How Do We Fill Those Empty Seats?/Danny Fiszman

Following my Wednesday blog, here are some personal thoughts about filling the empty seats at the Grove.
My working assumption is that the club is being truthful in announcing almost universal sell-outs for our home matches. I can’t see what the benefit would be in telling little porkies, except for a possible long-term effect on season ticket sales. One of the reasons Gooners buy season tickets is how difficult it is to get tickets for the biggest games. If the word got out that tickets were easily obtainable match by match the demand for season tickets might slacken considerably.
It is only in recent times that tickets have been so hard to come by. We only sold out the occasional match right up to the ground going all-seater. During the rebuilding process the capacity was restricted to around 24,000 yet by no means every match was a sell-out, even though we were the reigning champions. When the ground completely re-opened at its final capacity of 38,000 there were a large number of games in the 1994/5 season that didn’t sell out.
We only reached regular full sell-outs in 1997/8.We haven’t looked back since in terms of attendance, reaching heights at the Grove that weren’t even scaled in the post Second World War football attendance boom. As recently as 1985/6 our average was as low as 23,824. We have almost twice that number of season ticket holders now.
Assuming the club is factually correct in announcing sell-outs on tickets sold, then the empty seats by definition are either season tickets not turning up and not passing their seats on informally or via the club Ticket Exchange (TX); or matchday ticket holders who can’t make it and don’t pass their tickets on informally. This will include officially recognised Arsenal supporters’ clubs who don’t sell all the tickets they request for a game.
We can all see that the problem is worse for less important games and/or games against less glamorous opponents. Chief executive Ivan Gazidis recognised the problem in answer to a question at the recent Arsenal Supporters’ Trust meeting. He said he sometimes felt embarrassed when a 60,000 plus crowd is announced when there are clearly a significant number of empty seats.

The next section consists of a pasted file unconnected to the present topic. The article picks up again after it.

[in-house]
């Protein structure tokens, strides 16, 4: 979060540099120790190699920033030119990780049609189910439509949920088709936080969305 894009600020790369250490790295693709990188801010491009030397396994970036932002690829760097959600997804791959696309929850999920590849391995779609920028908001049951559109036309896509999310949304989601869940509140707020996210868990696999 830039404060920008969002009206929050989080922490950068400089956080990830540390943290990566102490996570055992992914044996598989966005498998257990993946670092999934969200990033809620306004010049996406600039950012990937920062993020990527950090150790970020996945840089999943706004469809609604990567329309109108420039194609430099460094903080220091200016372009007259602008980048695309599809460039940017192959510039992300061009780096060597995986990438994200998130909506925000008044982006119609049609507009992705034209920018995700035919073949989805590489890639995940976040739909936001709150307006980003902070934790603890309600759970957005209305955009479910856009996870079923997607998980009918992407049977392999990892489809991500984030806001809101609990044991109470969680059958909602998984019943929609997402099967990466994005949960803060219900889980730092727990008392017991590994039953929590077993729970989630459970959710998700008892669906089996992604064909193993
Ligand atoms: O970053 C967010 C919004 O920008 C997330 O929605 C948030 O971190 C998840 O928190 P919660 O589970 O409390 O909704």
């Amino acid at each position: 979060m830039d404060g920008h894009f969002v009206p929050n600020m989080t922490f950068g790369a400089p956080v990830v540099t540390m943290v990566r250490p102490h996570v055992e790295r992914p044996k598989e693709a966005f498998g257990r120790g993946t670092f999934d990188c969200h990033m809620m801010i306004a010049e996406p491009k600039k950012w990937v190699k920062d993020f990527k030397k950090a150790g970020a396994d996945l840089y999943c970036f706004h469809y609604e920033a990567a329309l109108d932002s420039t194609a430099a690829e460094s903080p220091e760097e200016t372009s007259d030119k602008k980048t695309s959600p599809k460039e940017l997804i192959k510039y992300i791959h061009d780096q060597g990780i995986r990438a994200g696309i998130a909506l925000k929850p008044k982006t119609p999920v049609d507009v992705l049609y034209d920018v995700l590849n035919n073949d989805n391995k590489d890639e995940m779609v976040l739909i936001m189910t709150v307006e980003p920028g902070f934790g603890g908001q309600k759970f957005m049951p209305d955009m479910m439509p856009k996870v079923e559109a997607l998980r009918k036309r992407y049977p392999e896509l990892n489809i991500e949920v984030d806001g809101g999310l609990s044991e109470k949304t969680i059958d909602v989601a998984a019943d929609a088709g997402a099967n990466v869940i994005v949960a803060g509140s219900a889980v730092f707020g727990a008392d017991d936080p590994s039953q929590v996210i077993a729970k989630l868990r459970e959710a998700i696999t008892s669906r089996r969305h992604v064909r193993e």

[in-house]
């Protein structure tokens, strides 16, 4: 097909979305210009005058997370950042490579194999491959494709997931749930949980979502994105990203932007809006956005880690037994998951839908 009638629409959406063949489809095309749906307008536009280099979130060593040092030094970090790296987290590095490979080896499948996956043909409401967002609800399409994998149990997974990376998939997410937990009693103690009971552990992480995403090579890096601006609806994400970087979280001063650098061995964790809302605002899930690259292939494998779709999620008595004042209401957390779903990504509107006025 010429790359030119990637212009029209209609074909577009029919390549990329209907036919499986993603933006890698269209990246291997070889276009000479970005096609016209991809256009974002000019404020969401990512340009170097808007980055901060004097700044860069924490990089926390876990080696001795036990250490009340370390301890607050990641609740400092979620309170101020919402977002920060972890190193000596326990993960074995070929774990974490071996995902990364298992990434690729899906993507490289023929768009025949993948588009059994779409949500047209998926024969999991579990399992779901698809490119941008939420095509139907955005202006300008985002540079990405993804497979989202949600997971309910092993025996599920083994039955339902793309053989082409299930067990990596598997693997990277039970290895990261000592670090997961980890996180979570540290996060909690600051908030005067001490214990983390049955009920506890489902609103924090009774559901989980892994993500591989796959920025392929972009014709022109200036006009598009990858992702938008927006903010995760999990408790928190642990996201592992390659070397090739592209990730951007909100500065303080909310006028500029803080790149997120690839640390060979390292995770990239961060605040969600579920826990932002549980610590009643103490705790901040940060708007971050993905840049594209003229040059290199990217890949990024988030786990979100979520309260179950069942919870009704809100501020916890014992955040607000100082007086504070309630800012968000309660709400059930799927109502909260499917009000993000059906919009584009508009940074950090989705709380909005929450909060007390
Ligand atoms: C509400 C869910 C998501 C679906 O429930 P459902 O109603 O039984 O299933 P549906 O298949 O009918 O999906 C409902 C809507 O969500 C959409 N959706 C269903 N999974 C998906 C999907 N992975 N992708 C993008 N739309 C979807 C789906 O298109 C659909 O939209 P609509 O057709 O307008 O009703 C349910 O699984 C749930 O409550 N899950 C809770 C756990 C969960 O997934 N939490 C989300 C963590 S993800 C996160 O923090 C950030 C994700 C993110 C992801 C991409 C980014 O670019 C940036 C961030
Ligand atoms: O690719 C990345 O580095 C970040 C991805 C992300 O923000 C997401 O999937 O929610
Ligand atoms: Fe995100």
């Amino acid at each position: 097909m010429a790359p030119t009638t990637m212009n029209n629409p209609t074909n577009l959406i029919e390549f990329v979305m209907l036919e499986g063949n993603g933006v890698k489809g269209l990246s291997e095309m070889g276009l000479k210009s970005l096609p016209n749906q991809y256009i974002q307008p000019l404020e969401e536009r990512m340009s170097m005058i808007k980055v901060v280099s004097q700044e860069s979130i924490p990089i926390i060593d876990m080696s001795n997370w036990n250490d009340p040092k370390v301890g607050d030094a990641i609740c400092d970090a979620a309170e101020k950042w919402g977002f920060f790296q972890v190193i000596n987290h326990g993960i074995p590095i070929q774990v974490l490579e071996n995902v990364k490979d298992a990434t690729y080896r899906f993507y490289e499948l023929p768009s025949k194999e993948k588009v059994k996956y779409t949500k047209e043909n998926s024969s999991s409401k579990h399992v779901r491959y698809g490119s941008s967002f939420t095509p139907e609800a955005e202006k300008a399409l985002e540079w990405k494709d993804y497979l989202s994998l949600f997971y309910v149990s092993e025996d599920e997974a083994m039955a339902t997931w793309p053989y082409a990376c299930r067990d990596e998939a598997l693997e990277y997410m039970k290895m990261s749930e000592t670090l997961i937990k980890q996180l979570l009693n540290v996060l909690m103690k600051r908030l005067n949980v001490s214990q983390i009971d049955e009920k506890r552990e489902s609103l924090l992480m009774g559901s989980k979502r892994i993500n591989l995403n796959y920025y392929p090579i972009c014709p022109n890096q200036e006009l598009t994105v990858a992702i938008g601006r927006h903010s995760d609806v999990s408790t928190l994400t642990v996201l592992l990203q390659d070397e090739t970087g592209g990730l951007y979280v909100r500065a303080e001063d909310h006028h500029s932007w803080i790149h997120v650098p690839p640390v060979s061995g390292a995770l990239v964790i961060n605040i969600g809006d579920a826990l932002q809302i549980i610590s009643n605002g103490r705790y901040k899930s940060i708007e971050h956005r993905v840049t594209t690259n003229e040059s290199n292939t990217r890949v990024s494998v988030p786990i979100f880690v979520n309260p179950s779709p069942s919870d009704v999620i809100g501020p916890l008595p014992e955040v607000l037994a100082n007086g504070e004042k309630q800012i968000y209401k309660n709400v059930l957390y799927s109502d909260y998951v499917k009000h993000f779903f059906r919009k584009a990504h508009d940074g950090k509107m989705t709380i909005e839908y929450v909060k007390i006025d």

How can this be addressed? I think in a number of ways. Firstly supporters’ clubs. If they can’t move all their tickets to their members, they should be given a cut-off date by which they can notify the club electronically which seats they have that remain unsold. These can then be offered on the TX with the appropriate supporters’ club getting a refund if they’re sold on.
Those individuals holding matchday tickets also need to have access to the TX opened up to them. It should be easy enough to send the appropriate refund to them electronically. Remember also that not all home League matches in the last season sold out to silver and red members. This number will include a small number of tickets sold on a general sale.
Then there is the problem of those who can’t attend at very short notice for work, family or other reasons like illness. The club needs to do some thinking about how such seats can be effectively and efficiently re-cycled. One thing that would definitely help would be the ability to pass on such seats electronically to a friend or family member without having to pass on and retrieve the entry card. This would probably require the club to issue either a paper ticket or additional entry card(s) that could be electronically activated for particular matches. As a start platinum and gold members should be enabled to pass on their seat if they can’t use it for a particular match to a nominated silver or red member.
To incentivise platinum and gold members to re-cycle their seats when they can’t use them, the club might give some sort of enhanced priority to platinum/gold members for cup final tickets for a perfect attendance record, whether personally or via TX.
The whole issue of empty seats needs to be looked at in fine detail by the club in consultation with the Arsenal Football Supporters’ Club, Arsenal Independent Supporters’ Association and the provincial/overseas supporters’ clubs. I’m sure with a bit of ingenuity and drive we can do better than we are at the moment. What none of us want to do is help the ticket touts in any way so that has to be a consideration.
Memo to Arsenal: let’s talk.
Whilst I’m on the subject of attendances, in North American professional sports it’s pretty standard practice to announce both the tickets sold AND the actual attendance, sometimes by announcing the number of so-called “no shows”. Doing this at Arsenal would be good practice in terms of transparency and held span the current credibility gap.
Finally, Danny Fiszman. Word reaches me that his cancer may be far more life-threatening than was first thought when it was originally diagnosed. This adds another level of uncertainty to the already unclear future ownership of Arsenal. Simply on a human basis I wouldn’t wish cancer on my worst enemy. Whatever my doubts about Danny’s custodianship of the slice of Arsenal that he owns and his future plans for his stake, I wish him a full and speedy recovery.
Keep the faith!

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